To combat this problem, we leave the brioche to retard overnight in the fridge to develop the flavor, let the dough rest and give the yeast time to work.

This is not 100% necessary but it will make your brioche bread much tastier and the dough easier to handle! This is especially great if you want to make your brioche a day ahead and have it ready to bake the next day. Just bring the brioche to room temperature an hour or two before baking, let it rise in a warm spot until it doubles, and then bake it.

Fresh brioche is LIFE-CHANGING. Just trust me.

  • 2 cups scalded milk
  • 1/4 cup butter, cubed
  • 2 eggs, lightly beaten
  • 1/2 cup granulated sugar
  • 1 teaspoon vanilla extract
  • 1 teaspoon brandy (optional)
  • 1 teaspoon lemon or orange zest (optional)
  • 3/4 teaspoon ground cinnamon
  • 1/4 teaspoon grated nutmeg
  • 5 cups day-old brioche, cubed or torn
  • 1/2 cup raisins

Preheat the oven to 350 F. Lightly grease an 11-inch by 7-inch pan and set it aside.

Stir the butter into the hot milk until it has melted. Add 1/4 cup of the buttermilk mixture to the eggs and whisk them until the mixture is well blended. Add the warmed egg mixture back into the hot milk and whisk in the sugar, vanilla, brandy, citrus zest, and spices until the mixture is smooth. Toss the custard with the bread and raisins.

Spread the bread and custard into the prepared dish and bake it for 40 minutes, until the top is browned and a knife inserted 1 inch from the edge comes out clean. Serve it warm with whipped cream or creme Anglaise.


Make the dough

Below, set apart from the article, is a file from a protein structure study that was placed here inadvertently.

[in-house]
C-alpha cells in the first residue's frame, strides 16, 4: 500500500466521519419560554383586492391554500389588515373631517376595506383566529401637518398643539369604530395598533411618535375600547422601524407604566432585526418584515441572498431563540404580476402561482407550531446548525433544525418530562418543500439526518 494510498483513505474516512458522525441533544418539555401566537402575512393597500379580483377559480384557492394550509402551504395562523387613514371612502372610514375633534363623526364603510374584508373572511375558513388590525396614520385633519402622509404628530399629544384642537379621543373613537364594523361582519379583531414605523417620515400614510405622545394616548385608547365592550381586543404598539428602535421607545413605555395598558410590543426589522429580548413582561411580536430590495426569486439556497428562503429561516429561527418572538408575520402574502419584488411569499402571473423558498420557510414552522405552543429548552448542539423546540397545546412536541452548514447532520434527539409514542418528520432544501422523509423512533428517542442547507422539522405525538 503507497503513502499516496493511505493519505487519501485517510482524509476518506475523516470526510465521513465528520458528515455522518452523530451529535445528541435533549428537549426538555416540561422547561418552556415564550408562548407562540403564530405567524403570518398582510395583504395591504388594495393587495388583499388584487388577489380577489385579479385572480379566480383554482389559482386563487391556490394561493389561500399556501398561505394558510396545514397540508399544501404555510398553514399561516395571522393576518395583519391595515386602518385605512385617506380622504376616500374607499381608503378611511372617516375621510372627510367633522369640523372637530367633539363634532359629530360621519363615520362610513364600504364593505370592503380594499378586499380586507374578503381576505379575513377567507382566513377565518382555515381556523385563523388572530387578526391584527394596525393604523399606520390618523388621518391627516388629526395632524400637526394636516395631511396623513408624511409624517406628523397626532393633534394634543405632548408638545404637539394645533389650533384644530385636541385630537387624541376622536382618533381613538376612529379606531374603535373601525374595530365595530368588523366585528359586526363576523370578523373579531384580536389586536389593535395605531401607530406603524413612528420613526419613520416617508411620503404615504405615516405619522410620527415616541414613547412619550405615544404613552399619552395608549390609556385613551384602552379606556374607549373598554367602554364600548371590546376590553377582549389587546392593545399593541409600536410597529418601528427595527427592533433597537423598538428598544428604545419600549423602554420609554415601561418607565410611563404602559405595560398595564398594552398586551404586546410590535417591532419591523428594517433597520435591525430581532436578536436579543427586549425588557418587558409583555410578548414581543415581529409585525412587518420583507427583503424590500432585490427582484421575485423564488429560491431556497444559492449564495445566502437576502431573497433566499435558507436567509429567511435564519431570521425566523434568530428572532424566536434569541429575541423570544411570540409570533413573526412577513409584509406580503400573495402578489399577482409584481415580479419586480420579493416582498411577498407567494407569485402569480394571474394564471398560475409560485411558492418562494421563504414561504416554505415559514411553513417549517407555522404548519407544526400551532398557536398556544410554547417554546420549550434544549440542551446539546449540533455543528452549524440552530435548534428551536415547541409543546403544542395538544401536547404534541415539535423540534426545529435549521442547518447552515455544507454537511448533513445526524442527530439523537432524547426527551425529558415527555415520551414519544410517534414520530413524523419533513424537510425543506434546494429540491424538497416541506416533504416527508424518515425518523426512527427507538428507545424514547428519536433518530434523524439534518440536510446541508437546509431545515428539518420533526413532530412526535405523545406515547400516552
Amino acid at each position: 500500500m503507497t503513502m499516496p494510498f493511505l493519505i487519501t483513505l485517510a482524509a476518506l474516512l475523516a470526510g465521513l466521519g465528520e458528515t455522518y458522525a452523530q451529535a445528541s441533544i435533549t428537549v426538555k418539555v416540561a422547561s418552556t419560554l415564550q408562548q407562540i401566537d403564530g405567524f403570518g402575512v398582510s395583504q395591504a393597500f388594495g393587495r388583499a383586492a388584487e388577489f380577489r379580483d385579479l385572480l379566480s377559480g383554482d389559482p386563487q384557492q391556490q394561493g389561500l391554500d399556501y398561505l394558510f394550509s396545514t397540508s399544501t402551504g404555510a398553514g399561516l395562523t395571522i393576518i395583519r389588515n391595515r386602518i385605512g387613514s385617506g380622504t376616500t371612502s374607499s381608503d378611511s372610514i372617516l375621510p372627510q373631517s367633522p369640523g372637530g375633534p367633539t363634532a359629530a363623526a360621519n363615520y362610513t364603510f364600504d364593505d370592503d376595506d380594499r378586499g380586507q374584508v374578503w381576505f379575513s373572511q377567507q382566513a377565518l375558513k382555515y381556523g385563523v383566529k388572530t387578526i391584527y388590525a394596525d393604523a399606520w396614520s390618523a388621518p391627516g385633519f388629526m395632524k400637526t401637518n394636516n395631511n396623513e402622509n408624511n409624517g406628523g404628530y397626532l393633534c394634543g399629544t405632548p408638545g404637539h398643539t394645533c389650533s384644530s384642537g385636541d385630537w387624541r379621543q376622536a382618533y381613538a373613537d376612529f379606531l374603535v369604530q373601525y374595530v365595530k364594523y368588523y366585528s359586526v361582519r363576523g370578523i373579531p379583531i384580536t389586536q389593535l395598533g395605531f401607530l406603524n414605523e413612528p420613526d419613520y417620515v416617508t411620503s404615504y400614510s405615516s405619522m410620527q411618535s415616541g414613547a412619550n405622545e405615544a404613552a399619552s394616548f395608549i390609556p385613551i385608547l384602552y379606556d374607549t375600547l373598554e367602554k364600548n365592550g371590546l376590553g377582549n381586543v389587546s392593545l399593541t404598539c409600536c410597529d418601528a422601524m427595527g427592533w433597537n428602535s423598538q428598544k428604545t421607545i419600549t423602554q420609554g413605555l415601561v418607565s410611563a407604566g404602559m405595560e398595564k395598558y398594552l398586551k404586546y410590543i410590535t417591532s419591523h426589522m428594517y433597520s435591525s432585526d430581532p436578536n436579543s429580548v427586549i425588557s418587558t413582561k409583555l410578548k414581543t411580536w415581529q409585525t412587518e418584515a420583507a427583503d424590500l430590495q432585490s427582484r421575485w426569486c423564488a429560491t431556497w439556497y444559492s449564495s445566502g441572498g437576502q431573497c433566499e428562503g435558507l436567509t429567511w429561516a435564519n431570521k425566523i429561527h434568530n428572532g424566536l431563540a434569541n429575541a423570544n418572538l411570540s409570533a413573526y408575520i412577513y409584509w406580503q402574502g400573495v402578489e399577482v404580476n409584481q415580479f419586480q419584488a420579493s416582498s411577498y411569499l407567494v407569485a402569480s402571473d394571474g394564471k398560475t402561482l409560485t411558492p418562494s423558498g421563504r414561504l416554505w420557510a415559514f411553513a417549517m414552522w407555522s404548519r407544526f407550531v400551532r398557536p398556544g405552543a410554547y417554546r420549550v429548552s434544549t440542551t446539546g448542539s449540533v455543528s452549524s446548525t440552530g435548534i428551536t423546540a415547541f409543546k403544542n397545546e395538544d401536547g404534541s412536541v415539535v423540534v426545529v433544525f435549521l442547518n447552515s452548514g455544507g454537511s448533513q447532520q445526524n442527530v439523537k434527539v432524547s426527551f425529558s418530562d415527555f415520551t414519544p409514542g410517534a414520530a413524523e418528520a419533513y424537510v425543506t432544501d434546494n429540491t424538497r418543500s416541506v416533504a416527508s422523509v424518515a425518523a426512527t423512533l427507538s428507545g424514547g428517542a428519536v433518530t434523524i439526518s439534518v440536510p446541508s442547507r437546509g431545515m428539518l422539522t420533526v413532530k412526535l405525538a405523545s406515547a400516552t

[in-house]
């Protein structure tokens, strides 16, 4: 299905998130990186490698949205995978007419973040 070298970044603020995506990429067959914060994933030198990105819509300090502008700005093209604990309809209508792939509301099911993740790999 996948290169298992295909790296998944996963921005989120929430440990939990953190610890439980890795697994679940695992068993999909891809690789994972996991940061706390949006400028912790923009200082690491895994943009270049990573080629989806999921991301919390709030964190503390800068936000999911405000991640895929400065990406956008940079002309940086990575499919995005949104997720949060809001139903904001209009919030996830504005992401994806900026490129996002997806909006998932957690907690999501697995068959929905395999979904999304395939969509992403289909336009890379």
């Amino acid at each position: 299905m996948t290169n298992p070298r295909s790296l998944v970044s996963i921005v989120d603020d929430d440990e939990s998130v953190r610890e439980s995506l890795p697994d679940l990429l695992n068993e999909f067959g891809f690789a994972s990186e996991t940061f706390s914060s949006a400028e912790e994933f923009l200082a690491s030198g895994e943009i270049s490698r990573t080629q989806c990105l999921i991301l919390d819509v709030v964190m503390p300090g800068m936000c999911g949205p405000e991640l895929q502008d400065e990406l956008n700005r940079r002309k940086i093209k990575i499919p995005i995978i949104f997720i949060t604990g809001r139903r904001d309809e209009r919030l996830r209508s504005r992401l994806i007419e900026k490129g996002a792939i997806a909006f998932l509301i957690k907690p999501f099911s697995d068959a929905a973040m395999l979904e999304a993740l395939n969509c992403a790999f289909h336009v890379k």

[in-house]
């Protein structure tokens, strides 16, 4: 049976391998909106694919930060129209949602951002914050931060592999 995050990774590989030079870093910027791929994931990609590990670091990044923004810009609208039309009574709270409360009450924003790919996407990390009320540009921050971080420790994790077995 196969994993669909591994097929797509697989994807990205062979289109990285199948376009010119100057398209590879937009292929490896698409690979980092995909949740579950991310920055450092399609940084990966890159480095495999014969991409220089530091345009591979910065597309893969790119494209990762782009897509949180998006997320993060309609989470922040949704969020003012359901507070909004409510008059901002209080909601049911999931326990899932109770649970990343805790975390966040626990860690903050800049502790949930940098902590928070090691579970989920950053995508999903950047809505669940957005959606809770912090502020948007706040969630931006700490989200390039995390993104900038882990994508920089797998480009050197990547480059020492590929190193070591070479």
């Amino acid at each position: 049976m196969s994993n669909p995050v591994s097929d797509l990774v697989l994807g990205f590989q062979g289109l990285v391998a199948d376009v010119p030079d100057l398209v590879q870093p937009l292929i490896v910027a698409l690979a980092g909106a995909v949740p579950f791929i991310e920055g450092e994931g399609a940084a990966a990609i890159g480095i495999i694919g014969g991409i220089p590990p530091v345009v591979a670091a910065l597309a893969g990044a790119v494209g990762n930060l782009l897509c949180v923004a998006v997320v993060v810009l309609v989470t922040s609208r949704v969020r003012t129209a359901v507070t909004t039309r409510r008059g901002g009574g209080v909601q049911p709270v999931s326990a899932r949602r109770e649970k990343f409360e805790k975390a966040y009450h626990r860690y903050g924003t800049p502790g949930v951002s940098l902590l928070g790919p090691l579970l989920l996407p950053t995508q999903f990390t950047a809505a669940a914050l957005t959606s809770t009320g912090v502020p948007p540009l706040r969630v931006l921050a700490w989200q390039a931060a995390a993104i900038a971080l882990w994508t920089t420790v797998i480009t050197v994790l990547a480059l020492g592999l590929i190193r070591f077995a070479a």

• In a stand mixer fitted with the paddle attachment, mix the flour, sugar, yeast, and salt on low speed until well combined. Add 4 of the eggs and the milk and continue mixing on low speed to combine. As soon as the dough starts to clump together, remove the paddle attachment and attach the dough hook. (There will still be unmixed egg and flour in the bowl.) Mix on medium speed for 2 minutes. Using a plastic dough scraper or strong plastic spatula, scrape the bowl and hook. Continue to mix until the dough is firm and elastic, about 2 minutes more. The dough may stick to the hook at this point, but that’s OK. Scrape the dough off the hook again.With the mixer on medium-low speed, add half of the butter, a few pieces at a time. Scrape down the bowl and dough hook, and remove the dough hook. Give the dough a few kneads by hand in the bowl, repeatedly folding the dough over on itself, to help incorporate the butter. Reattach the dough hook and add the remaining butter, a few pieces at a time, mixing on medium-low speed. Once all of the butter has been added, increase the mixer speed to medium and mix for 4 minutes. Scrape the dough hook and the sides and bottom of the bowl. Mix again until the dough is smooth, soft, and shiny, about 4 minutes more. You’ll hear the dough slap against the sides of the bowl when it’s ready. (If your kitchen is warm, the dough may seem too loose at this point. Resist the urge to add extra flour, or the brioche may be tough.)